Beyond body and sensor, cameras can and do differ across a range of features. The two cameras under review are similar with respect to both having an electronic viewfinder. However, the one in the GX85 offers a substantially higher resolution than the one in the SX50 (2765k vs 202k dots). The adjacent table lists some of the other core features of the Canon SX50 and Panasonic GX85 along with similar information for a selection of comparators.
|Canon SX50»||202||n||3.0||461||swivel||n||1/2000s||2.2||Y||Y||Canon SX50|
|Panasonic GX85«||2765||n||3.0||1040||tilting||Y||1/4000s||8.0||Y||Y||Panasonic GX85|
|Canon SX60« »||922||n||3.0||922||swivel||n||1/2000s||6.4||Y||Y||Canon SX60|
|Canon G16« »||optical||n||3.0||922||fixed||n||1/4000s||2.2||Y||Y||Canon G16|
|Canon S120« »||-||n||3.0||922||fixed||Y||1/2000s||12.1||Y||Y||Canon S120|
|Canon G1 X« »||optical||n||3.0||922||Swivel||n||1/4000s||1.9||Y||Y||Canon G1 X|
|Canon G15« »||optical||n||3.0||922||fixed||n||1/4000s||2.1||Y||Y||Canon G15|
|Canon T3« »||optical||n||2.7||230||fixed||n||1/4000s||3.0||Y||n||Canon T3|
|Leica V-LUX 4« »||1312||n||3.0||460||swivel||n||1/4000s||12.0||Y||Y||Leica V-LUX 4|
|Leica V-LUX 3« »||202||n||3.0||460||swivel||n||1/2000s||12.0||Y||Y||Leica V-LUX 3|
|Olympus E-M10 II« »||2360||n||3.0||1040||tilting||Y||1/4000s||8.0||Y||Y||Olympus E-M10 II|
|Panasonic GX9« »||2760||n||3.0||1240||tilting||Y||1/4000s||9.0||Y||Y||Panasonic GX9|
|Panasonic G85« »||2360||n||3.0||1040||swivel||Y||1/4000s||9.0||Y||Y||Panasonic G85|
|Panasonic GX7« »||2760||n||3.0||1040||tilting||Y||1/8000s||5.0||Y||Y||Panasonic GX7|
|Panasonic LX7« »||-||n||3.0||920||fixed||n||1/4000s||11.0||Y||Y||Panasonic LX7|
|Panasonic FZ150« »||202||n||3.0||460||swivel||n||1/2000s||12.0||Y||Y||Panasonic FZ150|
|Panasonic GH2« »||1534||n||3.0||460||swivel||n||1/4000s||3.0||Y||n||Panasonic GH2|
One differentiating feature between the two cameras concerns the touch sensitivity of the rear screen. The GX85 has a touchscreen, while the SX50 has a conventional panel. Touch control can be particularly helpful, for example, for setting the focus point.The SX50 has an articulated LCD that can be turned to be front-facing. This characteristic will be appreciated by vloggers and photographers who are interested in snapping selfies. In contrast, the GX85 does not have a selfie-screen.
The reported shutter speed information refers to the use of the mechanical shutter. Yet, some cameras only have an electronic shutter, while others have an electronic shutter in addition to a mechanical one. In fact, the GX85 is one of those camera that have an additional electronic shutter, which makes completely silent shooting possible. However, this mode is less suitable for photographing moving objects (risk of rolling shutter) or shooting under artificial light sources (risk of flickering).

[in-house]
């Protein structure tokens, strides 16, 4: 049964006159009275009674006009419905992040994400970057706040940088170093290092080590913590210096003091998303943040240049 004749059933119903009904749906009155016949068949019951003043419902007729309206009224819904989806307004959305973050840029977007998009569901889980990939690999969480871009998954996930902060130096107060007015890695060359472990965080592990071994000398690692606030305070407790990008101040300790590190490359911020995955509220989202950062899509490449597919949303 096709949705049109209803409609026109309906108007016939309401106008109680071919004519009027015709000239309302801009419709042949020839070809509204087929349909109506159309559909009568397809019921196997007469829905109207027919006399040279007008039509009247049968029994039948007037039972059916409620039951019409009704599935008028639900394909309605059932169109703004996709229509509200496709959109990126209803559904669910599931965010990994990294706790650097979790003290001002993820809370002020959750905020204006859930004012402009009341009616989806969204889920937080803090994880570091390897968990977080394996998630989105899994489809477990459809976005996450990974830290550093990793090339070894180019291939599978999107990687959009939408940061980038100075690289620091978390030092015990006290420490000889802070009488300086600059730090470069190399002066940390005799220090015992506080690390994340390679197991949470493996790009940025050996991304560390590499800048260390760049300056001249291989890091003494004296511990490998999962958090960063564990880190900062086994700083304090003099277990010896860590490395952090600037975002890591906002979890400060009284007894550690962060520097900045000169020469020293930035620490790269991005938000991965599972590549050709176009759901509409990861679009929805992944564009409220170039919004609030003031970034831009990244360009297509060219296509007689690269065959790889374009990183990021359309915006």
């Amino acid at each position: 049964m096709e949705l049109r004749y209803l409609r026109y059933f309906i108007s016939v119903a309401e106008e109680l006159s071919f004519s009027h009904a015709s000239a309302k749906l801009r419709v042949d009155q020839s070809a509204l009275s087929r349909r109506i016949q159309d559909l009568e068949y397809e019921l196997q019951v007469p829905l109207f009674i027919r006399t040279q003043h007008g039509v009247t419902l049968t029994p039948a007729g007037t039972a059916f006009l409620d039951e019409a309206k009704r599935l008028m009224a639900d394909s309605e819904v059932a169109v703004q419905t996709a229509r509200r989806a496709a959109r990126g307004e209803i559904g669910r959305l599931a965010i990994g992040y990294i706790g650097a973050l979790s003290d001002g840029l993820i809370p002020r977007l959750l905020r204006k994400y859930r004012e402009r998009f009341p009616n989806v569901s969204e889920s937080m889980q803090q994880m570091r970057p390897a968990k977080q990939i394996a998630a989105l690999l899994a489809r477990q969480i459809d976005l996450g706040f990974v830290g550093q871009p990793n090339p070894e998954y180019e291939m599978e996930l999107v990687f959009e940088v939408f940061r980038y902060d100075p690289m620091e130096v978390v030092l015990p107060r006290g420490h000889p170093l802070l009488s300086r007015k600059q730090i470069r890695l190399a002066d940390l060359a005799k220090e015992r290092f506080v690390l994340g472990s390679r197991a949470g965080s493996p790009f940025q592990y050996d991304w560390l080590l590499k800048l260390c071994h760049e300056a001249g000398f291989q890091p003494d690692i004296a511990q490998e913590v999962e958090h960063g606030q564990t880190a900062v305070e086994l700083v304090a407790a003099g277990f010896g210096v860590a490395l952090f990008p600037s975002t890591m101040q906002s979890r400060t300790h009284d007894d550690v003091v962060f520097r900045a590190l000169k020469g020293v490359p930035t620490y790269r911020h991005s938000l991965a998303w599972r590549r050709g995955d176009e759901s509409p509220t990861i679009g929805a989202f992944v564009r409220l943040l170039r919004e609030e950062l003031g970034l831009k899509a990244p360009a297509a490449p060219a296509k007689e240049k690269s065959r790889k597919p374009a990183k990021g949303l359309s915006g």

The Panasonic GX85 has an intervalometer built-in. This enables the photographer to capture time lapse sequences, such as flower blooming, a sunset or moon rise, without purchasing an external camera trigger and related software.
Concerning the storage of imaging data, both the SX50 and the GX85 write their files to SDXC cards. The GX85 supports UHS-I cards (Ultra High Speed data transfer of up to 104 MB/s), while the SX50 cannot take advantage of Ultra High Speed SD cards.
For some imaging applications, the extent to which a camera can communicate with its environment can be an important aspect in the camera decision process. The table below provides an overview of the connectivity of the Canon PowerShot SX50 HS and Panasonic Lumix DMC-GX85 and, in particular, the interfaces the cameras (and selected comparators) provide for accessory control and data transfer.
|Canon SX50»||Y||stereo||mono||-||-||mini||2.0||-||-||-||Canon SX50|
|Panasonic GX85«||Y||stereo||mono||-||-||micro||2.0||Y||-||-||Panasonic GX85|
|Canon SX60« »||Y||stereo||mono||Y||-||mini||2.0||Y||Y||-||Canon SX60|
|Canon G16« »||Y||stereo||mono||-||-||mini||2.0||Y||-||-||Canon G16|
|Canon S120« »||-||stereo||mono||-||-||mini||2.0||Y||-||-||Canon S120|
|Canon G1 X« »||Y||stereo||mono||-||-||mini||2.0||-||-||-||Canon G1 X|
|Canon G15« »||Y||stereo||mono||-||-||mini||2.0||-||-||-||Canon G15|
|Canon T3« »||Y||stereo||mono||-||-||mini||2.0||-||-||-||Canon T3|
|Leica V-LUX 4« »||Y||stereo||mono||Y||-||mini||2.0||-||-||-||Leica V-LUX 4|
|Leica V-LUX 3« »||Y||stereo||-||-||-||mini||2.0||-||-||-||Leica V-LUX 3|
|Olympus E-M10 II« »||Y||stereo||mono||-||-||micro||2.0||Y||-||-||Olympus E-M10 II|
|Panasonic GX9« »||Y||stereo||mono||-||-||micro||2.0||Y||-||Y||Panasonic GX9|
|Panasonic G85« »||Y||stereo||mono||Y||-||micro||2.0||Y||-||-||Panasonic G85|
|Panasonic GX7« »||Y||stereo||mono||-||-||mini||2.0||Y||Y||-||Panasonic GX7|
|Panasonic LX7« »||Y||stereo||mono||-||-||mini||2.0||-||-||-||Panasonic LX7|
|Panasonic FZ150« »||Y||stereo||-||-||-||mini||2.0||-||-||-||Panasonic FZ150|
|Panasonic GH2« »||Y||stereo||mono||Y||-||mini||2.0||-||-||-||Panasonic GH2|
It is notable that the GX85 offers wifi support, which can be a very convenient means to transfer image data to an off-camera location. In contrast, the SX50 does not offer wifi capability.